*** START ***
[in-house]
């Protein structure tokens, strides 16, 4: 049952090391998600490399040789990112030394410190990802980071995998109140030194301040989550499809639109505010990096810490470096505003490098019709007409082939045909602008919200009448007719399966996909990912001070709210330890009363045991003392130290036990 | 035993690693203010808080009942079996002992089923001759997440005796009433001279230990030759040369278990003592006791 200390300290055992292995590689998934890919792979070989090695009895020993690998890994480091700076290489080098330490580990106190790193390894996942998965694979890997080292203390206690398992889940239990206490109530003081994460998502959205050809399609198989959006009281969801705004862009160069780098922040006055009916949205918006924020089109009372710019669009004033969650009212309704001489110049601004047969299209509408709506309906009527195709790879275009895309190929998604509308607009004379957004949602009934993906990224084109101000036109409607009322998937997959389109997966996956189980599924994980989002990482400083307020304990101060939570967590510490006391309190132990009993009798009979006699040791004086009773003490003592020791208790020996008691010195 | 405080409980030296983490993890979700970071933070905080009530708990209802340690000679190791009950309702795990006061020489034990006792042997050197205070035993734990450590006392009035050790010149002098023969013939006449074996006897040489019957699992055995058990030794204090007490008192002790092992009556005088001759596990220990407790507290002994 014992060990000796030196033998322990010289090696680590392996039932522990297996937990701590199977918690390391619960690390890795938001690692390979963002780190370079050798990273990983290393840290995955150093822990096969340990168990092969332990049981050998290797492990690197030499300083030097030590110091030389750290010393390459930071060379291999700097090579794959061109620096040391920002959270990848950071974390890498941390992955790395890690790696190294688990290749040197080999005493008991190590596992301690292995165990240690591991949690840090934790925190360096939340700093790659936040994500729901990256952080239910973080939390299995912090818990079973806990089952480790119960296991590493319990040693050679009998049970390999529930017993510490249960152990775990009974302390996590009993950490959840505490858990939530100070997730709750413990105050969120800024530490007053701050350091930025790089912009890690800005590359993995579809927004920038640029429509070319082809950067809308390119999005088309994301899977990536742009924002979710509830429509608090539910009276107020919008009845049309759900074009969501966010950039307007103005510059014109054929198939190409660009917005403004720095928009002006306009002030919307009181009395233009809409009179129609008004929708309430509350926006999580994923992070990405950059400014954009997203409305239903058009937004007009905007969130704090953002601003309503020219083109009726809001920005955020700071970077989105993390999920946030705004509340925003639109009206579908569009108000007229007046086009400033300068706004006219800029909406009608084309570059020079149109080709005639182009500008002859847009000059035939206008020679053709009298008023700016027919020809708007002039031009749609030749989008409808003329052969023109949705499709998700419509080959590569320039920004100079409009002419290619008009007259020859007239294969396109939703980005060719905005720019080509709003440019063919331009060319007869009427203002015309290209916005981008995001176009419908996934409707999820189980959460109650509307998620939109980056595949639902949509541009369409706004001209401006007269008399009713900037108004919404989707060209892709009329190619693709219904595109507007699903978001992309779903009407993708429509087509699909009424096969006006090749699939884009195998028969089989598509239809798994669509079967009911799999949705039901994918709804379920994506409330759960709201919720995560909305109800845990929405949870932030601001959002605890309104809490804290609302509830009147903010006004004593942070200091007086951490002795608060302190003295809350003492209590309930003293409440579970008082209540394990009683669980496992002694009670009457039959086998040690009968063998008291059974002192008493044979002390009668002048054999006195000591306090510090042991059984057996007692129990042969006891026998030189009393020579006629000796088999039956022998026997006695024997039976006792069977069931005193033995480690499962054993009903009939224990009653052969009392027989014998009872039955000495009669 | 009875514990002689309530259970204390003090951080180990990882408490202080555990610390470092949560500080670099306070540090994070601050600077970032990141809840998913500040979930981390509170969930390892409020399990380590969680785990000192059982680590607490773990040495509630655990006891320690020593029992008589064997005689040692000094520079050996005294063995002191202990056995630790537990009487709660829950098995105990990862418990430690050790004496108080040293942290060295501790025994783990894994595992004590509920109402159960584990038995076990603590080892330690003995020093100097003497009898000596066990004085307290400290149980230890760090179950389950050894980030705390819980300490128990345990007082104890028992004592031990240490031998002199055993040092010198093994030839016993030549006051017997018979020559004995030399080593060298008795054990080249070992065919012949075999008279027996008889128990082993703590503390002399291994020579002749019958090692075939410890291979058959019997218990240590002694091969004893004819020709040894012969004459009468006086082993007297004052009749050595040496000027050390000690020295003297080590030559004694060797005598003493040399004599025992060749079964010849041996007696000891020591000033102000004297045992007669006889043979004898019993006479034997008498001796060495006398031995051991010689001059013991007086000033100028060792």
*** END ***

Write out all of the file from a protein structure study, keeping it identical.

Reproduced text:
[in-house]
């Protein structure tokens, strides 16, 4: 049952090391998600490399040789990112030394410190990802980071995998109140030194301040989550499809639109505010990096810490470096505003490098019709007409082939045909602008919200009448007719399966996909990912001070709210330890009363045991003392130290036990 | 035993690693203010808080009942079996002992089923001759997440005796009433001279230990030759040369278990003592006791 200390300290055992292995590689998934890919792979070989090695009895020993690998890994480091700076290489080098330490580990106190790193390894996942998965694979890997080292203390206690398992889940239990206490109530003081994460998502959205050809399609198989959006009281969801705004862009160069780098922040006055009916949205918006924020089109009372710019669009004033969650009212309704001489110049601004047969299209509408709506309906009527195709790879275009895309190929998604509308607009004379957004949602009934993906990224084109101000036109409607009322998937997959389109997966996956189980599924994980989002990482400083307020304990101060939570967590510490006391309190132990009993009798009979006699040791004086009773003490003592020791208790020996008691010195 | 405080409980030296983490993890979700970071933070905080009530708990209802340690000679190791009950309702795990006061020489034990006792042997050197205070035993734990450590006392009035050790010149002098023969013939006449074996006897040489019957699992055995058990030794204090007490008192002790092992009556005088001759596990220990407790507290002994 014992060990000796030196033998322990010289090696680590392996039932522990297996937990701590199977918690390391619960690390890795938001690692390979963002780190370079050798990273990983290393840290995955150093822990096969340990168990092969332990049981050998290797492990690197030499300083030097030590110091030389750290010393390459930071060379291999700097090579794959061109620096040391920002959270990848950071974390890498941390992955790395890690790696190294688990290749040197080999005493008991190590596992301690292995165990240690591991949690840090934790925190360096939340700093790659936040994500729901990256952080239910973080939390299995912090818990079973806990089952480790119960296991590493319990040693050679009998049970390999529930017993510490249960152990775990009974302390996590009993950490959840505490858990939530100070997730709750413990105050969120800024530490007053701050350091930025790089912009890690800005590359993995579809927004920038640029429509070319082809950067809308390119999005088309994301899977990536742009924002979710509830429509608090539910009276107020919008009845049309759900074009969501966010950039307007103005510059014109054929198939190409660009917005403004720095928009002006306009002030919307009181009395233009809409009179129609008004929708309430509350926006999580994923992070990405950059400014954009997203409305239903058009937004007009905007969130704090953002601003309503020219083109009726809001920005955020700071970077989105993390999920946030705004509340925003639109009206579908569009108000007229007046086009400033300068706004006219800029909406009608084309570059020079149109080709005639182009500008002859847009000059035939206008020679053709009298008023700016027919020809708007002039031009749609030749989008409808003329052969023109949705499709998700419509080959590569320039920004100079409009002419290619008009007259020859007239294969396109939703980005060719905005720019080509709003440019063919331009060319007869009427203002015309290209916005981008995001176009419908996934409707999820189980959460109650509307998620939109980056595949639902949509541009369409706004001209401006007269008399009713900037108004919404989707060209892709009329190619693709219904595109507007699903978001992309779903009407993708429509087509699909009424096969006006090749699939884009195998028969089989598509239809798994669509079967009911799999949705039901994918709804379920994506409330759960709201919720995560909305109800845990929405949870932030601001959002605890309104809490804290609302509830009147903010006004004593942070200091007086951490002795608060302190003295809350003492209590309930003293409440579970008082209540394990009683669980496992002694009670009457039959086998040690009968063998008291059974002192008493044979002390009668002048054999006195000591306090510090042991059984057996007692129990042969006891026998030189009393020579006629000796088999039956022998026997006695024997039976006792069977069931005193033995480690499962054993009903009939224990009653052969009392027989014998009872039955000495009669 | 009875514990002689309530259970204390003090951080180990990882408490202080555990610390470092949560500080670099306070540090994070601050600077970032990141809840998913500040979930981390509170969930390892409020399990380590969680785990000192059982680590607490773990040495509630655990006891320690020593029992008589064997005689040692000094520079050996005294063995002191202990056995630790537990009487709660829950098995105990990862418990430690050790004496108080040293942290060295501790025994783990894994595992004590509920109402159960584990038995076990603590080892330690003995020093100097003497009898000596066990004085307290400290149980230890760090179950389950050894980030705390819980300490128990345990007082104890028992004592031990240490031998002199055993040092010198093994030839016993030549006051017997018979020559004995030399080593060298008795054990080249070992065919012949075999008279027996008889128990082993703590503390002399291994020579002749019958090692075939410890291979058959019997218990240590002694091969004893004819020709040894012969004459009468006086082993007297004052009749050595040496000027050390000690020295003297080590030559004694060797005598003493040399004599025992060749079964010849041996007696000891020591000033102000004297045992007669006889043979004898019993006479034997008498001796060495006398031995051991010689001059013991007086000033100028060792």